Engineering Blog

Returning a nil receiver

In this blog, we are going to discuss the impact of returning an interface and why doing so may lead to errors in some conditions. This mistake is probably one of the most widespread in Go because it may be considered counterintuitive, at least before we’ve made it.

What is the problem?

Let’s consider the following example. We will work on a Customer struct and implement a Validate method to perform sanity checks. Instead of returning the first error, we want to return a list of errors. To do that, we will create a custom error type to convey multiple errors:

type MultiError struct {
	errs []string
}

type error interface {
	Error() string
}

func (m *MultiError) Add(err error) {
	m.errs = append(m.errs, err.Error())
}

func (m *MultiError) Error() string {
	return strings.Join(m.errs, ";")
}

type Customer struct {
	Name string
	Age  int
}

MultiError satisfies the error interface because it implements Error() string. Meanwhile, it exposes an Add method to append an error. Using this struct, we can implement a Customer.Validate method in the following manner to check the customer’s age and name. If the sanity checks are OK, we want to return a nil error:

func (c Customer) Validate() error {
	var m *MultiError
	if c.Age < 0 {
		m = &MultiError{}
		m.Add(errors.New("age is negative"))
	}
	if c.Name == "" {
		if m == nil {
			m = &MultiError{}
		}
		m.Add(errors.New("name is nil"))
	}
	return m
}

Now, let’s test this implementation by running a case with a valid Customer:

func main() {
	customer := Customer{Age: 33, Name: "Hari"}
	if err := customer.Validate(); err != nil {
		log.Fatalf("customer is invalid: %v", err)
	}
}

The output is

2022/12/23 07:34:24 customer is invalid: <nil>

In Go pointer receiver can be nil

Let’s experiment by creating a dummy type and calling a method with a nil pointer receiver:

type Foo struct{}

func (foo *Foo) Bar() string {
return "bar"
}

func main() {
var foo *Foo
fmt.Println(foo.Bar())
}

foo is initialized to the zero value of a pointer: nil. But this code compiles, and it prints bar if we run it. A nil pointer is a valid receiver.

An interface is a dispatch wrapper

In the above example, m is initialized to the zero value of a pointer: nil. Then, if all the checks are valid, the argument provided to the return statement isn’t nil directly but a nil pointer. Because a nil pointer is a valid receiver, converting the result into an interface won’t yield a nil value. In other words, the caller of Validate will always get a non-nil error.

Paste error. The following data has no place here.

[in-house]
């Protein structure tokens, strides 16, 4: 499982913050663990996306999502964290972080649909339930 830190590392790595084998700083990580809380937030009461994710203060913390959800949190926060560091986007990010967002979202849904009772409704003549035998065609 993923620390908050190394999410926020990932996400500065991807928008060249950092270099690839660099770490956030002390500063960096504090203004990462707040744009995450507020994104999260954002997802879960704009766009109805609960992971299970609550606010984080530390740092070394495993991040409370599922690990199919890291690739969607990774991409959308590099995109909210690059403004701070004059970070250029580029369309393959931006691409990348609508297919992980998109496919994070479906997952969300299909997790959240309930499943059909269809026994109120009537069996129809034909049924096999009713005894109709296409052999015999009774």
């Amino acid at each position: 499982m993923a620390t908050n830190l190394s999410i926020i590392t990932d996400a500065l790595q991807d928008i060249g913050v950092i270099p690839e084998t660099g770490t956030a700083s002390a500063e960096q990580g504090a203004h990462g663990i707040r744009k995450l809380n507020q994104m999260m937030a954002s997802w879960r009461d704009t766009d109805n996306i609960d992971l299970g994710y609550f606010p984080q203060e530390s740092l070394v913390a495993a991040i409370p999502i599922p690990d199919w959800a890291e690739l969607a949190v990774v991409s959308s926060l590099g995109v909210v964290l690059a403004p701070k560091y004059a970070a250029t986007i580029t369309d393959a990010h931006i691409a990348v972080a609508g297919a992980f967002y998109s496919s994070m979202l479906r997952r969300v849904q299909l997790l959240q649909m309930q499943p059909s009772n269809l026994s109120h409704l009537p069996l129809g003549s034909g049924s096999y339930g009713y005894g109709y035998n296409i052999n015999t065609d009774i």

To make this point clear, let’s remember that in Go, an interface is a dispatch wrapper. Here, the wrappee is nil (the MultiError pointer), whereas the wrapper isn’t (the error interface)

Therefore, regardless of the Customer provided, the caller of this function will always receive . The error wrapper isn’t a non-nil error. Understanding this behavior is nil. imperative, because it’s a widespread Go mistake.

So, what should we do to fix this example?

The easiest solution is to return m only if it’s not nil:

func (c Customer) Validate() error {
	var m *MultiError
	if c.Age < 0 {
		m = &MultiError{}
		m.Add(errors.New("age is negative"))
	}
	if c.Name == "" {
		if m == nil {
			m = &MultiError{}
		}
		m.Add(errors.New("name is nil"))
	}
	if m != nil {
		return m
	}
	return nil
}

At the end of the method, we check whether m is not nil. If that is true, we return m; otherwise, we return nil explicitly. Hence, in the case of a valid Customer, we return a nil interface, not a nil receiver converted into a non-nil interface.

Conclusion

We’ve seen in this section that in Go, having a nil receiver is allowed, and an interface converted from a nil pointer isn’t a nil interface. For that reason, when we have to return an interface, we should return not a nil pointer but a nil value directly. Generally, having a nil pointer isn’t a desirable state and means a probable bug. We saw an example with errors throughout this section because this is the most common case leading to this error. But this problem isn’t only tied to errors: it can happen with any interface implemented using pointer receivers.

References:

  • 100 Go Mistakes and how to avoid them, Teiva Harsanyi, Manning Publications Co

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